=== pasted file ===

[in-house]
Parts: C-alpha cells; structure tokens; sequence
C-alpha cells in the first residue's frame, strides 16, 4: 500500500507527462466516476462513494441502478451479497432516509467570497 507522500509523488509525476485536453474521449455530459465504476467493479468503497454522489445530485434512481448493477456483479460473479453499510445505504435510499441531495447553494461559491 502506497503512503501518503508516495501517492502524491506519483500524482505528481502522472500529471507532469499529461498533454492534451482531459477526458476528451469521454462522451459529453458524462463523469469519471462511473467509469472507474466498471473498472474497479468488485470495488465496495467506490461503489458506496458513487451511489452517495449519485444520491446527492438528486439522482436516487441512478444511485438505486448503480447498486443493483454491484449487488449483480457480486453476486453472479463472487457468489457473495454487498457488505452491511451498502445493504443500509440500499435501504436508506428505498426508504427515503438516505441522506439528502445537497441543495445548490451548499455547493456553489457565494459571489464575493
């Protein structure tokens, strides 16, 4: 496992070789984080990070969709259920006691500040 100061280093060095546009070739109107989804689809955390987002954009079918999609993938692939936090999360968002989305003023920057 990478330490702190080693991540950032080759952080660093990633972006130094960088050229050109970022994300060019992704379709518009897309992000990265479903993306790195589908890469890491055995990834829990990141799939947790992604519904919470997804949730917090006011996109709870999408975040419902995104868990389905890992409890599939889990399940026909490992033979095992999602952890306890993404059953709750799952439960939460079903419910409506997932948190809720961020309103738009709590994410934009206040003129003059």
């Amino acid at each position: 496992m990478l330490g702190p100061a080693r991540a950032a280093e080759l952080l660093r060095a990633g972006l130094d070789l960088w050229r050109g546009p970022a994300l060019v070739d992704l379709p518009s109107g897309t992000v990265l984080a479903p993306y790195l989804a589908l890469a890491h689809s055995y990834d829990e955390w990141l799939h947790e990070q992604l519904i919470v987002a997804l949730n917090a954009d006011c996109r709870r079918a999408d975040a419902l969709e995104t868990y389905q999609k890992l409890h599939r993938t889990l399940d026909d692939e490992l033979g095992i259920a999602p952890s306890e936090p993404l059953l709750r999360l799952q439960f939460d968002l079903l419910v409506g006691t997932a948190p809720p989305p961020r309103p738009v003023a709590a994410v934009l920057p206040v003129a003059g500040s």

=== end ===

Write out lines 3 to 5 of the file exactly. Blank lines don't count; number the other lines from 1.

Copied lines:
C-alpha cells in the first residue's frame, strides 16, 4: 500500500507527462466516476462513494441502478451479497432516509467570497 507522500509523488509525476485536453474521449455530459465504476467493479468503497454522489445530485434512481448493477456483479460473479453499510445505504435510499441531495447553494461559491 502506497503512503501518503508516495501517492502524491506519483500524482505528481502522472500529471507532469499529461498533454492534451482531459477526458476528451469521454462522451459529453458524462463523469469519471462511473467509469472507474466498471473498472474497479468488485470495488465496495467506490461503489458506496458513487451511489452517495449519485444520491446527492438528486439522482436516487441512478444511485438505486448503480447498486443493483454491484449487488449483480457480486453476486453472479463472487457468489457473495454487498457488505452491511451498502445493504443500509440500499435501504436508506428505498426508504427515503438516505441522506439528502445537497441543495445548490451548499455547493456553489457565494459571489464575493
């Protein structure tokens, strides 16, 4: 496992070789984080990070969709259920006691500040 100061280093060095546009070739109107989804689809955390987002954009079918999609993938692939936090999360968002989305003023920057 990478330490702190080693991540950032080759952080660093990633972006130094960088050229050109970022994300060019992704379709518009897309992000990265479903993306790195589908890469890491055995990834829990990141799939947790992604519904919470997804949730917090006011996109709870999408975040419902995104868990389905890992409890599939889990399940026909490992033979095992999602952890306890993404059953709750799952439960939460079903419910409506997932948190809720961020309103738009709590994410934009206040003129003059």
């Amino acid at each position: 496992m990478l330490g702190p100061a080693r991540a950032a280093e080759l952080l660093r060095a990633g972006l130094d070789l960088w050229r050109g546009p970022a994300l060019v070739d992704l379709p518009s109107g897309t992000v990265l984080a479903p993306y790195l989804a589908l890469a890491h689809s055995y990834d829990e955390w990141l799939h947790e990070q992604l519904i919470v987002a997804l949730n917090a954009d006011c996109r709870r079918a999408d975040a419902l969709e995104t868990y389905q999609k890992l409890h599939r993938t889990l399940d026909d692939e490992l033979g095992i259920a999602p952890s306890e936090p993404l059953l709750r999360l799952q439960f939460d968002l079903l419910v409506g006691t997932a948190p809720p989305p961020r309103p738009v003023a709590a994410v934009l920057p206040v003129a003059g500040s």